The Havana Club
One of the best decisions I have ever made in my life was to take dance lessons. I was outwardly against it for a long while due to my shyness and squeamishness. I always had the feeling that dancing was just not for me, and that it was only for other, more outgoing people to do. Inwardly, however, I always yearned to be different.
The first kink in my constraints came when I was in Ireland at a ceili (kaylee) dance with my friends from work. There was some line dancing, which was easy enough to pick up, but there were many couple numbers as well. My friends had no qualms whatsoever about going up to any girl and asking them to dance, while I contented myself to sitting those numbers out and feeling good about them enjoying themselves.
The next day, as we were heading home, I talked with Simon, the guy in our group that I knew the least, about how much I had enjoyed the ceili, and how I looked forward to going to another. Then this guy, that hardly knew me—and, I believed, who wouldn’t have given much thought to my sitting on the sidelines so much during the dance—said something to me so simple and true that it has reverberated in my mind ever since. He said, “Doug, it’s fun to be there and watch other people dance, but it’s so much more fun to be the one out there doing it.”
Seemed pretty self-evident: something that everyone would already know and not need to be told. And I did know it. But having it said to me, by this person, in his quiet, perceptive manner—it was like being hit by a soft thunderclap. A Life’s Truth had just been spoken, and I still consider myself, even twenty years later, to have been lucky enough to hear it at that time, in that way.
And so, back in the present, after having struggled often with my shyness over the last two decades, I have found myself having mostly abandoned my shy ways in general—i.e., insofar as they restricted me from enjoying myself—and in dancing, in particular. So, when I went out Saturday night to the Havana Club in Central Square, it would have seemed as if I’d come full circle from my Ireland days, and my contenting myself with just enjoying other people enjoying themselves.
It’s HOT in the club, which is not a surprise, and the two fans they have going do little to ameliorate that fact. After paying and getting rid of my coat, I head off any potential qualms and ask the first available woman if she would like to dance. (The Havana Club has a very relaxed atmosphere, with mostly single people attending, so asking any woman to dance will not have any adverse consequences. There are salsa clubs, however, where one does have to sauce out a woman’s situation before asking them—lest you ask the wrong woman, and her significant other makes a point of letting you KNOW you asked the wrong woman. A potentially un-fun business.)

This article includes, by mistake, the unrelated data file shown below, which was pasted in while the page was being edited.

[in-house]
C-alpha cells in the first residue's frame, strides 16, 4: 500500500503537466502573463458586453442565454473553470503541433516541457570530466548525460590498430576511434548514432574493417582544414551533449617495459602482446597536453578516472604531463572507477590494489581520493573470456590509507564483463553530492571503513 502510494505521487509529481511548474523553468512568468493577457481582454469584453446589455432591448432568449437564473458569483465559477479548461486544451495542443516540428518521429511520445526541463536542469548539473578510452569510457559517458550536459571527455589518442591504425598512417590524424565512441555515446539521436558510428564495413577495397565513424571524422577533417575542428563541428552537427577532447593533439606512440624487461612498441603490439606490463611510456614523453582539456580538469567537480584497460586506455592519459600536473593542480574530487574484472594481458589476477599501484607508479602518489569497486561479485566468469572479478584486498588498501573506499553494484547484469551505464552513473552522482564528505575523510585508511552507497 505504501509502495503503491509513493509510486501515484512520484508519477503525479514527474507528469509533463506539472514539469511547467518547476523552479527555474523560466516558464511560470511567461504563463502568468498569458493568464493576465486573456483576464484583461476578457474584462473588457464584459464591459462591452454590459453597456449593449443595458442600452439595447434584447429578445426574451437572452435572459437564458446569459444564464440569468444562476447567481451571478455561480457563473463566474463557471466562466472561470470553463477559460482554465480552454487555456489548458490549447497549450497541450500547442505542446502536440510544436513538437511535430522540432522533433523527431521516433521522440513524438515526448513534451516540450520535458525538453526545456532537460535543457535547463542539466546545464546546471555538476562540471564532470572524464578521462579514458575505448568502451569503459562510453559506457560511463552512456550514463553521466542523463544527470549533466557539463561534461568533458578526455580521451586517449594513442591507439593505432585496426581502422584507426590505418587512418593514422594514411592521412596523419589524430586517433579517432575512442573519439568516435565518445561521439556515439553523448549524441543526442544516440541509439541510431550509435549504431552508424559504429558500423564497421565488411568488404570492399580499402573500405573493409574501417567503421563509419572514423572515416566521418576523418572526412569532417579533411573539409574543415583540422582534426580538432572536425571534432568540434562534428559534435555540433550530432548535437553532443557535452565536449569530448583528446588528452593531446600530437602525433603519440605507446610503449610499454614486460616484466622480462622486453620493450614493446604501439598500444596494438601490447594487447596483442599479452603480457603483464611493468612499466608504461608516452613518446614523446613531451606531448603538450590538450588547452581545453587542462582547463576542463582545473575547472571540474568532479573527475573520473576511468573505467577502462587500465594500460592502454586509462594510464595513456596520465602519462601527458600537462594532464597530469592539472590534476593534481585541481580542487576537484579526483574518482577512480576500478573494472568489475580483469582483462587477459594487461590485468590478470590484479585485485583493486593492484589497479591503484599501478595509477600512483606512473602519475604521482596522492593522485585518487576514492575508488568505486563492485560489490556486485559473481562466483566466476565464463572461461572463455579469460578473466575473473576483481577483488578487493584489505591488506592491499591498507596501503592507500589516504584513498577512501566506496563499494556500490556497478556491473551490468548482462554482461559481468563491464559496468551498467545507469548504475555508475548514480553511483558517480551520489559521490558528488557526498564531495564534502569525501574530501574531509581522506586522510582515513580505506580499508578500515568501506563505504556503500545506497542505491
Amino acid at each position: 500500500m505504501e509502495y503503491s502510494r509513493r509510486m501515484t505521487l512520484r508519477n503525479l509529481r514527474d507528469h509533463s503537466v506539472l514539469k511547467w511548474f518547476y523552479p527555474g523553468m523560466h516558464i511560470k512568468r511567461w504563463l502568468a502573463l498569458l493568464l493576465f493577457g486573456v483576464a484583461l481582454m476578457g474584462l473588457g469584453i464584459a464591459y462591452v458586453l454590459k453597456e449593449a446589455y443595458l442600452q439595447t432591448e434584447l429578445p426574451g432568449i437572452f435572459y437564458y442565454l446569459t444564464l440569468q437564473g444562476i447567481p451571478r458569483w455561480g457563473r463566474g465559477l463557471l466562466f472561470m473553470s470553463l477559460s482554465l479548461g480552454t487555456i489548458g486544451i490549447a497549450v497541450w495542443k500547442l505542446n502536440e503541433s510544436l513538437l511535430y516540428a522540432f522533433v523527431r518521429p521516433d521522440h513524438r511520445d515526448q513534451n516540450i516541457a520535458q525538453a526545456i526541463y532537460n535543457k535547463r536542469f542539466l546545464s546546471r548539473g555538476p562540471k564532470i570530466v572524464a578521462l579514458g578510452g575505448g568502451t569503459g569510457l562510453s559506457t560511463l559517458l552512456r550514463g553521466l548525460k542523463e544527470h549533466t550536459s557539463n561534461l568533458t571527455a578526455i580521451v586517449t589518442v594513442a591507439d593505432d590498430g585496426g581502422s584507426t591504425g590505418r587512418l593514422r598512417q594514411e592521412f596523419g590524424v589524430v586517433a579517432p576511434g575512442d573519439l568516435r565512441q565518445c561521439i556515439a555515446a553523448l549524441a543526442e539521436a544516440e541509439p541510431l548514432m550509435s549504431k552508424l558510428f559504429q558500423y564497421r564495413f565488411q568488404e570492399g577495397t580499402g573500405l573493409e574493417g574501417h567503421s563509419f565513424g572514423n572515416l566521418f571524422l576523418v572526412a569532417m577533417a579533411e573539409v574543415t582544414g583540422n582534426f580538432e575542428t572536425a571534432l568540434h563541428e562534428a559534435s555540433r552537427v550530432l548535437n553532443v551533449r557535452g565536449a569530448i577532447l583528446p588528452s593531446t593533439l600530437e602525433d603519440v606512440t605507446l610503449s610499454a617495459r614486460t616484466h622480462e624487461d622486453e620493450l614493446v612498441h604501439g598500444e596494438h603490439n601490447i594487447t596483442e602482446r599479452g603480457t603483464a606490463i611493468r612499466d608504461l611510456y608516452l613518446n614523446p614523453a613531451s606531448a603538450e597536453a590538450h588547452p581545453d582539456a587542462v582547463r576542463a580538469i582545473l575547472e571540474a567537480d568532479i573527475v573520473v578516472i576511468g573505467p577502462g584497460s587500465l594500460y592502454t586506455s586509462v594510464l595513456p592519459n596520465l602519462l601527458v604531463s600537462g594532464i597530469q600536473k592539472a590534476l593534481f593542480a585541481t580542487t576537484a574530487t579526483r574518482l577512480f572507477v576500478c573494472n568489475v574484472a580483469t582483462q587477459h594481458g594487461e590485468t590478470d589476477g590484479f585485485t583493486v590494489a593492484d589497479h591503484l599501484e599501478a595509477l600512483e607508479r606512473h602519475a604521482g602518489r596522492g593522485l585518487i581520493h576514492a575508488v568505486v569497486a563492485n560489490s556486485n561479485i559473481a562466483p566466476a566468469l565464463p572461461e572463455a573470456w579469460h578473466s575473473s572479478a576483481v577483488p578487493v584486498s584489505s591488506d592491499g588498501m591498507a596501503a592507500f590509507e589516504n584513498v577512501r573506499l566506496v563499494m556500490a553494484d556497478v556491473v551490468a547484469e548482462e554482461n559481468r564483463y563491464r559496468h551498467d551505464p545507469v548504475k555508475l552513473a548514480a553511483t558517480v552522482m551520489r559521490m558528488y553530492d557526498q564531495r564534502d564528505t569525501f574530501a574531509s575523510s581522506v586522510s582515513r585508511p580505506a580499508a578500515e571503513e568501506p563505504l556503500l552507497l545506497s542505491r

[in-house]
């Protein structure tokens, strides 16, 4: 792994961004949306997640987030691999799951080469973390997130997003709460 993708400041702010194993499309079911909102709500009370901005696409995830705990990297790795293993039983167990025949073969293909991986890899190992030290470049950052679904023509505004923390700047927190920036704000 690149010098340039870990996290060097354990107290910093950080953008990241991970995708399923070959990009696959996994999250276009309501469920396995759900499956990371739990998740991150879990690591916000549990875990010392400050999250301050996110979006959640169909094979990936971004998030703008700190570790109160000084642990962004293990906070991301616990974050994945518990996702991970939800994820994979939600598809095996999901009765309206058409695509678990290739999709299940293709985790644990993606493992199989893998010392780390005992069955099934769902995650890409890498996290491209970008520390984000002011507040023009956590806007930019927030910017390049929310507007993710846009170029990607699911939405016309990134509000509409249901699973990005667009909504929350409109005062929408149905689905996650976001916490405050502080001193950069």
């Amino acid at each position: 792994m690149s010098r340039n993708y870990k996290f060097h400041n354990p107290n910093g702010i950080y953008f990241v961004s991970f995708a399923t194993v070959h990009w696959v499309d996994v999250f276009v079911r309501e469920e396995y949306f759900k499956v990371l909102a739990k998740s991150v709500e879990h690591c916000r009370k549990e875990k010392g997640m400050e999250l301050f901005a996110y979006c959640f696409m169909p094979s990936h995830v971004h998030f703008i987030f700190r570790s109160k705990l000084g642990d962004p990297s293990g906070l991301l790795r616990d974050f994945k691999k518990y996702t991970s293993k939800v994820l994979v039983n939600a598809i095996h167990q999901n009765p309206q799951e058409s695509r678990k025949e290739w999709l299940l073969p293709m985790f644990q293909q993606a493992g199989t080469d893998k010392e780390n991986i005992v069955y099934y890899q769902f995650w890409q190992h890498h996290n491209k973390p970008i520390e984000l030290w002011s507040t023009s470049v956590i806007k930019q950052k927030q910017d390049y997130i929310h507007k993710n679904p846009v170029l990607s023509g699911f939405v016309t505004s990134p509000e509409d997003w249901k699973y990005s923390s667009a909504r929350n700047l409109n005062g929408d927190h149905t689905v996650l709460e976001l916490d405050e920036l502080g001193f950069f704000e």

I tell her that I’m not very advanced and I hope that she’ll bear with me, and she just laughs and says the same. We end up being about the same level skill-wise, and we quickly see how much we both enjoy dancing with each other. We can talk a little too, and I find out that she’s from Turkey, which explains her beautiful, dark hair and eyes. As we get more comfortable with each other, she starts to get more playful, coquettishly looking up at me from cuddle positions—and I make a note-to-self about just how good it is to be in my shoes at the moment.
We dance several numbers, but then she has to leave (sigh.) I then start to circle the room with the other men, asking whomever to dance, and taking a break every once in a while to stand in front of the fans. (I usually take my break when they put on a bachata. The music is just a little too annoying, and I only dance to it when a woman asks me.) I dance with about a dozen women, all of different levels, and enjoy every moment. The atmosphere is very laid back, and the women rarely hesitate to accept a dance as there is little-to-no pressure from the men that it mean anything more than it is.
After a couple of hours, my legs are a little tired, and so I head home, feeling a little sweaty, spent—and very content.
The Havana Club is located at 288 Green Street in Cambridge. It is just steps from the Central Square T station and very affordable parking lots. It is open on Friday and Saturday nights, from 9pm until 2am. (The Friday Night Salsa party is 21+.) There is a weekly beginner and intermediate class both nights, from 9pm to 10pm. Cost is $12, and classes and coat check are included in the price. No partner is required for dancing or for the classes. Full bar available.